Tuesday, February 18, 2020

Seven top books of extremely British satire

Hannah Rothschild CBE is a British writer, documentary filmmaker, businesswoman and philanthropist. Her biography, The Baroness, was published in 2012 in the UK, US and twelve other territories. Her first novel, The Improbability of Love, published in 2015 won the Bollinger Wodehouse Prize for best comic novel and was runner up for the Bailey Women's Prize for fiction in 2015.

Her much anticipated new novel is House of Trelawney.

At Lit Hub, Rothschild tagged "seven books that exemplify the long and glorious tradition of British Social Satires." One title on the list:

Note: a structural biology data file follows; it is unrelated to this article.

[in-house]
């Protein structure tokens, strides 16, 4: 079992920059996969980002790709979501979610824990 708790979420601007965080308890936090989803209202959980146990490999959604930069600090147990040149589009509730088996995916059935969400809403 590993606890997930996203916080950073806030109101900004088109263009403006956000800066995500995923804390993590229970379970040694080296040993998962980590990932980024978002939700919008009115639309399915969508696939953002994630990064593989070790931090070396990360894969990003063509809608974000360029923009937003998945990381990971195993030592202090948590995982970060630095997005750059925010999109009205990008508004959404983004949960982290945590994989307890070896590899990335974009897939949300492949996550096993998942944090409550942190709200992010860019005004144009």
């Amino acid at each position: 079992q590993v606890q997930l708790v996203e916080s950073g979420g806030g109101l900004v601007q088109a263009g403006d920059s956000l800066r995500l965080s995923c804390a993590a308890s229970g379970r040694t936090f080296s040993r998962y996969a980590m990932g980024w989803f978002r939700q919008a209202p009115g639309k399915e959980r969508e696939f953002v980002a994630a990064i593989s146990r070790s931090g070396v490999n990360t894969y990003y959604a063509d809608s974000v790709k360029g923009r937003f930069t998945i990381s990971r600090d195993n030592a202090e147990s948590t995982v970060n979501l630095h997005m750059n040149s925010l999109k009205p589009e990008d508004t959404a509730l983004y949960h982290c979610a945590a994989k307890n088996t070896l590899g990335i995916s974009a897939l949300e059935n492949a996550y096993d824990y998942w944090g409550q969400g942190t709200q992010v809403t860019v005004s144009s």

Hanif Kureishi, The Buddha of Suburbia

Hanif Kureishi also uses humor to take on the taboos of race relations and bigotry. In his 1990 novel Buddha of Suburbia, Karim, a young man of Indian descent feels trapped between the world of his Indian ancestors and his country of birth. His father, a bureaucrat by day, moonlights as a dhoti wearing swarmi by night and his mother is too depressed to leave the house. Karim leaves suburbia hoping to find freedom in the theater only to be cast as the Indian boy Mowgli in the Jungle Book.
Read about the other entries on the list.

The Buddha of Suburbia is among Sathnam Sanghera's best contemporary British-Asian novels.

--Marshal Zeringue